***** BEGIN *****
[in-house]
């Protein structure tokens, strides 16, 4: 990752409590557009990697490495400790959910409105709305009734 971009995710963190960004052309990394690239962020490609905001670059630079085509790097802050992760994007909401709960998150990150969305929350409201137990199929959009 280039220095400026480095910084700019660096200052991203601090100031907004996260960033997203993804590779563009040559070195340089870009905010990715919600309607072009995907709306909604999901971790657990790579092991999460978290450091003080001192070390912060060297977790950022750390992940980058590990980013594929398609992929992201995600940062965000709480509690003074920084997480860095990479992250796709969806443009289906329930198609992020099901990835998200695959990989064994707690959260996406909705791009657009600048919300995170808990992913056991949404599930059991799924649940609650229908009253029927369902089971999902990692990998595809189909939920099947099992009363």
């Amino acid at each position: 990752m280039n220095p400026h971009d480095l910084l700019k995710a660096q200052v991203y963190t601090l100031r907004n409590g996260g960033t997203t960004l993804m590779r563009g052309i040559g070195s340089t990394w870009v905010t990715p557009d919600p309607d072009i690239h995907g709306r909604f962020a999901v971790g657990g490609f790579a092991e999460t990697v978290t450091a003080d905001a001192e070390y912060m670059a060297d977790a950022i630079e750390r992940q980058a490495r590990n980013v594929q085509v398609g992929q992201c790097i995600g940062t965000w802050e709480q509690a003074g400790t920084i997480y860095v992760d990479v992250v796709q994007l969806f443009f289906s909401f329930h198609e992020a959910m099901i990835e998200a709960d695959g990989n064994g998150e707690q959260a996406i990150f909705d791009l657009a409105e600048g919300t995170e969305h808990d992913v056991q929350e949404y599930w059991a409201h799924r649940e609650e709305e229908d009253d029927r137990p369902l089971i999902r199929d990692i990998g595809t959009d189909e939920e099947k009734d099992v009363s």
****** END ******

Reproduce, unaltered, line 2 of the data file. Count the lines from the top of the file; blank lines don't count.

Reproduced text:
């Protein structure tokens, strides 16, 4: 990752409590557009990697490495400790959910409105709305009734 971009995710963190960004052309990394690239962020490609905001670059630079085509790097802050992760994007909401709960998150990150969305929350409201137990199929959009 280039220095400026480095910084700019660096200052991203601090100031907004996260960033997203993804590779563009040559070195340089870009905010990715919600309607072009995907709306909604999901971790657990790579092991999460978290450091003080001192070390912060060297977790950022750390992940980058590990980013594929398609992929992201995600940062965000709480509690003074920084997480860095990479992250796709969806443009289906329930198609992020099901990835998200695959990989064994707690959260996406909705791009657009600048919300995170808990992913056991949404599930059991799924649940609650229908009253029927369902089971999902990692990998595809189909939920099947099992009363």